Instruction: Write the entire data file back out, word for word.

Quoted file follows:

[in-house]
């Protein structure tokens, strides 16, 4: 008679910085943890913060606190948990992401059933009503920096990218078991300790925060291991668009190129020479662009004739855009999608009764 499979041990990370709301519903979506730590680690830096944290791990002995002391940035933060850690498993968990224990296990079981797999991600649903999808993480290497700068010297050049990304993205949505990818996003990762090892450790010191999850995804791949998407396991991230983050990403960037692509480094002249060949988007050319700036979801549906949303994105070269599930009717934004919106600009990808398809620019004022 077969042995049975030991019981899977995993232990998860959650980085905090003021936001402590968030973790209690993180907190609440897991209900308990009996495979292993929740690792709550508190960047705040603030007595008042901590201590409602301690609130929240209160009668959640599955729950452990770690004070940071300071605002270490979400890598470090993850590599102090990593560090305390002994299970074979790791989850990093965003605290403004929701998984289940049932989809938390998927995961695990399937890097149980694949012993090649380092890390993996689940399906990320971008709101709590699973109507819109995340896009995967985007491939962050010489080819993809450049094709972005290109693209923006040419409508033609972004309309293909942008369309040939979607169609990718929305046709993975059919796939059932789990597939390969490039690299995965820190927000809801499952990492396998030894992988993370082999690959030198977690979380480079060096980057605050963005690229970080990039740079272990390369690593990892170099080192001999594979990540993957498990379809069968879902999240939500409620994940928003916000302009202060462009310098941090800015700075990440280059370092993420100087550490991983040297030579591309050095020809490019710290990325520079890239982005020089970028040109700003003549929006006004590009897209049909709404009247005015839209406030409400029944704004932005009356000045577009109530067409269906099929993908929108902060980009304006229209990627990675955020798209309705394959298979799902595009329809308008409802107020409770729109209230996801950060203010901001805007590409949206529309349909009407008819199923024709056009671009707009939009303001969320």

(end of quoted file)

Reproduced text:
[in-house]
């Protein structure tokens, strides 16, 4: 008679910085943890913060606190948990992401059933009503920096990218078991300790925060291991668009190129020479662009004739855009999608009764 499979041990990370709301519903979506730590680690830096944290791990002995002391940035933060850690498993968990224990296990079981797999991600649903999808993480290497700068010297050049990304993205949505990818996003990762090892450790010191999850995804791949998407396991991230983050990403960037692509480094002249060949988007050319700036979801549906949303994105070269599930009717934004919106600009990808398809620019004022 077969042995049975030991019981899977995993232990998860959650980085905090003021936001402590968030973790209690993180907190609440897991209900308990009996495979292993929740690792709550508190960047705040603030007595008042901590201590409602301690609130929240209160009668959640599955729950452990770690004070940071300071605002270490979400890598470090993850590599102090990593560090305390002994299970074979790791989850990093965003605290403004929701998984289940049932989809938390998927995961695990399937890097149980694949012993090649380092890390993996689940399906990320971008709101709590699973109507819109995340896009995967985007491939962050010489080819993809450049094709972005290109693209923006040419409508033609972004309309293909942008369309040939979607169609990718929305046709993975059919796939059932789990597939390969490039690299995965820190927000809801499952990492396998030894992988993370082999690959030198977690979380480079060096980057605050963005690229970080990039740079272990390369690593990892170099080192001999594979990540993957498990379809069968879902999240939500409620994940928003916000302009202060462009310098941090800015700075990440280059370092993420100087550490991983040297030579591309050095020809490019710290990325520079890239982005020089970028040109700003003549929006006004590009897209049909709404009247005015839209406030409400029944704004932005009356000045577009109530067409269906099929993908929108902060980009304006229209990627990675955020798209309705394959298979799902595009329809308008409802107020409770729109209230996801950060203010901001805007590409949206529309349909009407008819199923024709056009671009707009939009303001969320």